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Hello! I'm hoping someone here will have a good suggestion for me. My fabulous 11yo is an interesting duck (pronouns they/them). Their ADHD (combined type) is winning a LOT right now. Their math is at the right level for them, but almost every day they struggle to actually apply their brain to the math. They just took a quiz that I KNOW they can do the math on, but only got 10% right. I know that being 11 can mess with ADHD (hormones 👾). But what should I do? I can't just stop math because the charter school requires it. I can't just stick them on Khan because they do the same thing there. If I try to be present with them every single time they do math, we'll kill each other (metaphorically). Has anyone dealt with this before? Should I switch them to an easier math for the time being? AAAAGH!

(Thank you!)

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I wrote the blathering below but this little bit is more concise.

My dd was usually FRIED by the end of the week. Results on a quiz one day really don't tell you much, because the dc could be tired from working the whole week. You want to look at trends. Now if they can't do it WITH YOU when they are fresh, well-rested, and well fed, then I'd be concerned. But it's very possible it's a one-off, yes. If this is the first time, and it happened on a Saturday, I'd go watch movies next week, the whole week, start your holiday crafts (pick a holiday, any holiday), and see how they are when they come back. Sometimes they get a lot smarter with a break.

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Just for thoroughness, you could put more options on the table:

-work independently

-work with you

-work with tutor

Under work independently, you can see options like:

-self-contained workbook (CLE, Horizons, etc)

-software (TT, Khan, etc.)

-videos that expect self-monitoring

I'm not sure on the killing part. When people say that, well I guess the only time I've heard it is with people saying why they couldn't homeschool. Maybe pinpoint exactly WHAT would be happening so you can work on the skill deficits? It might be he's incorrectly placed or that you don't enjoy teaching math. It might be that he has language issues or isn't self-advocating. It might be you haven't yet found the *way* you like to work together. Or it might be he has more work to do on self-awareness, realizing what his body is doing, and making choices.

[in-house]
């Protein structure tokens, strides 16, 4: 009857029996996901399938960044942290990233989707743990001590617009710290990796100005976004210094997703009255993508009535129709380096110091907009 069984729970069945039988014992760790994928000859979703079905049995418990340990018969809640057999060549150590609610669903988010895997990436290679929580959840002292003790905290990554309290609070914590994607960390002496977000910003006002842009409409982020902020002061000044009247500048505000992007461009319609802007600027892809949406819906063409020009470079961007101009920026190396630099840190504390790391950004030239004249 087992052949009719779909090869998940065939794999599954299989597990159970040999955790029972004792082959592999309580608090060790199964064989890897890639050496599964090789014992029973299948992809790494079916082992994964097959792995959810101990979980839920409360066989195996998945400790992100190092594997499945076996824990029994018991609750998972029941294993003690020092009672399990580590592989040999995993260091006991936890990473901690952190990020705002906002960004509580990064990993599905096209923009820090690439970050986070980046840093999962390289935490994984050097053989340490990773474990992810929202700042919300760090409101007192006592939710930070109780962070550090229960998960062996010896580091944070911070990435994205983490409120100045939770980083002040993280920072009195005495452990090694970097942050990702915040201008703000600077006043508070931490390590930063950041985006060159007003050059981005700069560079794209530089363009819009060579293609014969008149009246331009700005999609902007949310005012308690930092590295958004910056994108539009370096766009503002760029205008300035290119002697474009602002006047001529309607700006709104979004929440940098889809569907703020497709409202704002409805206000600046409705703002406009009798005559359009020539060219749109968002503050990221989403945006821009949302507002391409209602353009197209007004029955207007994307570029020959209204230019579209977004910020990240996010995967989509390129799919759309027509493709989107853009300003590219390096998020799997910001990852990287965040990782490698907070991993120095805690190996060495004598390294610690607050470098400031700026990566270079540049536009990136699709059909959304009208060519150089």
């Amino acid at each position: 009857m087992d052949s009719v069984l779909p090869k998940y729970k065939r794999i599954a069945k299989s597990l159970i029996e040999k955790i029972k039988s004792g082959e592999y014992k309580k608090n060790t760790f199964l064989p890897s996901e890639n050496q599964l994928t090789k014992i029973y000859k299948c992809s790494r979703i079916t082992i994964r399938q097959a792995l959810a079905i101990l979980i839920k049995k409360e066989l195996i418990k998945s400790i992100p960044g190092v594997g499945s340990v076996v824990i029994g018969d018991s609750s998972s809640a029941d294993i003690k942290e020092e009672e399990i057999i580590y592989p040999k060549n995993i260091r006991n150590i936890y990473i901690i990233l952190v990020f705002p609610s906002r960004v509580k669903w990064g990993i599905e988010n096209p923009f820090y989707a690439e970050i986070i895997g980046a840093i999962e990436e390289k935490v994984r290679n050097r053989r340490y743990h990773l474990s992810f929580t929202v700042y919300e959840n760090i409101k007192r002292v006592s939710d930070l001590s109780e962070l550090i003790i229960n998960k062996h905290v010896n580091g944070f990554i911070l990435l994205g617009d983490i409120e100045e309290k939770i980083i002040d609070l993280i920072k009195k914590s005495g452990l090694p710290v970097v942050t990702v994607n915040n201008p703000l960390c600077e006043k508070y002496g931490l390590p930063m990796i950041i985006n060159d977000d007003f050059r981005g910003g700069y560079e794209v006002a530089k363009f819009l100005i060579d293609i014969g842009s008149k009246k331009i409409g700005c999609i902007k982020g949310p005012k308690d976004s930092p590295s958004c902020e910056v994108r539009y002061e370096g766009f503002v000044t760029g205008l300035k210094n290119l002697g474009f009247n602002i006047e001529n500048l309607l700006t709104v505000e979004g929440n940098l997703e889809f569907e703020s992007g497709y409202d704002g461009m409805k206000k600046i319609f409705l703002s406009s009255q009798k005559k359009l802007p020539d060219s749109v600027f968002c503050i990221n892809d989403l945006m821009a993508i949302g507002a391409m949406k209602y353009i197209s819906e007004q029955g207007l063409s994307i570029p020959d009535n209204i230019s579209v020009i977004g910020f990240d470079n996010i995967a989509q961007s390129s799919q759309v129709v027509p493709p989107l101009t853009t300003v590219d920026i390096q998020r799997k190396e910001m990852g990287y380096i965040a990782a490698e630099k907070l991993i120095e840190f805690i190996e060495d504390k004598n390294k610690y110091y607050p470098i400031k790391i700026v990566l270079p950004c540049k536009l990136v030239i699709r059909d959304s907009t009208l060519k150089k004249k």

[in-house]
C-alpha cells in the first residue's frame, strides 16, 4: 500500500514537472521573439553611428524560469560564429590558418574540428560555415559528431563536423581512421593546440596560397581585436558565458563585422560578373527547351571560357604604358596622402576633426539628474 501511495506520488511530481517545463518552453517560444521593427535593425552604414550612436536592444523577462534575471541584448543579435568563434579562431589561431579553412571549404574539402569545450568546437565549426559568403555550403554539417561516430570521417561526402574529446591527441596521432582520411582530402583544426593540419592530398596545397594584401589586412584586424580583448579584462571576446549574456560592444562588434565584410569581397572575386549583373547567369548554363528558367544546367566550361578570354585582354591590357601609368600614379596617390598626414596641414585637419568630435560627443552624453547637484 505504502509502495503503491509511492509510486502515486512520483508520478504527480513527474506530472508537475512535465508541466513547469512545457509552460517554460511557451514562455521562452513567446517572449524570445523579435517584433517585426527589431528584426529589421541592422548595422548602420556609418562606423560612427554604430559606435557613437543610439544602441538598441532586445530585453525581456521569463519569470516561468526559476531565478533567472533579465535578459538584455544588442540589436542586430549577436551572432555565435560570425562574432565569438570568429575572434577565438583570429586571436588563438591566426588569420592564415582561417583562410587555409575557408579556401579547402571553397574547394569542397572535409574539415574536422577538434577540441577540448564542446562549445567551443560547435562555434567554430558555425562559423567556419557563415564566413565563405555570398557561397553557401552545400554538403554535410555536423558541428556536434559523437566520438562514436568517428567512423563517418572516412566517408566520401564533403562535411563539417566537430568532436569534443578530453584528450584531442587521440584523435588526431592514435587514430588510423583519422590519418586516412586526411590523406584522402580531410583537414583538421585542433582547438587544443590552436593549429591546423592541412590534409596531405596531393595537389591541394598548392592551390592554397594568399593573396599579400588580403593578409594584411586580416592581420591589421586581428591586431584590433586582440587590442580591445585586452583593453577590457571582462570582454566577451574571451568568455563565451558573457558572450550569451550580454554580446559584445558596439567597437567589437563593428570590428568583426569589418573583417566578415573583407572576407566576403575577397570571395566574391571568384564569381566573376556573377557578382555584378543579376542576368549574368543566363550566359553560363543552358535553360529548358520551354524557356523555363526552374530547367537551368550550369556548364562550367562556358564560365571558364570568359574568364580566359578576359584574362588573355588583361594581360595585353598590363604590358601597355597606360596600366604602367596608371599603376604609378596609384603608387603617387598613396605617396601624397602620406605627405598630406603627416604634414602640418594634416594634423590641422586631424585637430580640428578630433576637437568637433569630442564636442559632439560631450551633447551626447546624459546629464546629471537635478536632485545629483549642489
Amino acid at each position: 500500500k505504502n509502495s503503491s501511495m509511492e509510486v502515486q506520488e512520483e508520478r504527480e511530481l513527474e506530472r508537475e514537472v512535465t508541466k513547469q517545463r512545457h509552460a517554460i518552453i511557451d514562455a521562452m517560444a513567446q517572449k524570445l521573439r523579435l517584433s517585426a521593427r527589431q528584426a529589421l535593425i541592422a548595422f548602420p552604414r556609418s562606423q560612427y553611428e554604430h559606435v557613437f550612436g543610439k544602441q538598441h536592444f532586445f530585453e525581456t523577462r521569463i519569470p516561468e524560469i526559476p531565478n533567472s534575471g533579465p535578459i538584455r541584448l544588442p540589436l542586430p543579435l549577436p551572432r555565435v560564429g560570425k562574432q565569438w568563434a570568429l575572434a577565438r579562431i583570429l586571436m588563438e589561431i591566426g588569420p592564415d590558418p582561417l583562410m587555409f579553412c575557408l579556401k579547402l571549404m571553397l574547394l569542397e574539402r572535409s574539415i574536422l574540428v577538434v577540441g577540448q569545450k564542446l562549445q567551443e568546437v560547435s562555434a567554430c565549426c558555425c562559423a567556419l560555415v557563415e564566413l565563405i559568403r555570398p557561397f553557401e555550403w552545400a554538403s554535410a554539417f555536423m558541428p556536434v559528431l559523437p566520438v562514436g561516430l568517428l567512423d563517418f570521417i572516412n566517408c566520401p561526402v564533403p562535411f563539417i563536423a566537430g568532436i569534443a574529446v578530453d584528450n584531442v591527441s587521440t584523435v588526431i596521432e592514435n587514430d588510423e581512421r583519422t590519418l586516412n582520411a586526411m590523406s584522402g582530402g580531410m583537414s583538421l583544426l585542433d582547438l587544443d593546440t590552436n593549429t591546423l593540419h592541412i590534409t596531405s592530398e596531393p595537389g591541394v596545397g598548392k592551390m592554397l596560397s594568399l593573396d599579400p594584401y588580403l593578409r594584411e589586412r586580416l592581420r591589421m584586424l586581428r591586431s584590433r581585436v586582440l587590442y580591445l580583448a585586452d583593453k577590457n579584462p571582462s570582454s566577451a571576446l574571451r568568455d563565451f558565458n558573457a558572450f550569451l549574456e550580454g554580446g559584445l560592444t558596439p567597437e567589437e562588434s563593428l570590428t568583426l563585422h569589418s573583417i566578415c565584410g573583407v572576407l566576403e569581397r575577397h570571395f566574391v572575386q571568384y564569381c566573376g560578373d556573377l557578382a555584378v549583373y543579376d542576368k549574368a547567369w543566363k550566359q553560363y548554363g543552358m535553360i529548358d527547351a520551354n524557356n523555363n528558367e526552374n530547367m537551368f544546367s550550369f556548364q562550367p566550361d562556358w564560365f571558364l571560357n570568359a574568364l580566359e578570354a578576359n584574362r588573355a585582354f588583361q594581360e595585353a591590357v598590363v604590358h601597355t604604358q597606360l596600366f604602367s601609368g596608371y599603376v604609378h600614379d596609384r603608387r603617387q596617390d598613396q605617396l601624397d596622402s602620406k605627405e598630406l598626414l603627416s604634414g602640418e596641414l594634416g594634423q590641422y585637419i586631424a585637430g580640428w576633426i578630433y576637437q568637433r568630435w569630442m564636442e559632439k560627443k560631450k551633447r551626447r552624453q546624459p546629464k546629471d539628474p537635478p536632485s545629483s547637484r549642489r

I am, of course, all in favor of caffeine, medication, restraints (I'm joking). I think I'm saying  you are going to have multiple paths that could work and it's really what the right time is for what path. The work together path might be great, but if it's not the stage of life to do that then do a different path. With my dd, some paths we used were:

-work together with small amounts of independent work (stellar)

-work independently with software (good in some ways but also not good at making things stick)

-work independently with videos that expect self-monitoring for comprehension (way better than I expected)

You will notice "works independently with workbook" distinctly missing from the list, lol. My dd was labeled ADHD-inattentive, fwiw.

My ds is labeled ADHD-combined type with bonus ASD2 and SLDs in everything, and for him I work together using games, brief worksheets, games, brief worksheets. That's sorta it. Sometimes nifty kits from Lakeshore Learning. He's really fun to work with as far as what's in his mind and an astonishing person as far as his body. Getting him in the room is an issue, keeping him in the room is an issue. We do use an office and we do a lot of work to pair in the office and keep it very calm and chilled. I won't get math done if we're trying to do it in some very open space where it would be more interesting to shoot nerf guns than to do his math tasks.

I usually try to have 3 chunks of math to our time and I just shake up what we're doing within the three. So a game, something with word problems, and something with computation. For games, I use Ronit Bird, Family Math, Evan Moor Math Mat kits, traditional boxed games, etc. Mainly Ronit Bird because it's always a winner. I have a pile of the printed pages of instructions and we're just working through them. I also have some RightStart games I like in their Fractions book. Sometimes I use kits.

For the independent math with self-monitoring, my dd did MUS. I didn't say it was brilliant math, only that it fit the time and worked for her. It helped her develop exceptional skills in self-monitoring her comprehension, which were WAY more valuable than the math itself. If you think the student would rise to the occasion on that, it's worth considering. That would be pie in the sky for my ds, haha.

He just came up and reminded me of another strategy. Take all the math and turn it into something relevant to him. My ds is really into nerf, so he came up to me just now with some absurd math problem about how many rounds you'd have if fighting zombies and everyone was double armed when the magazines could hold x amount... :biggrin:

 

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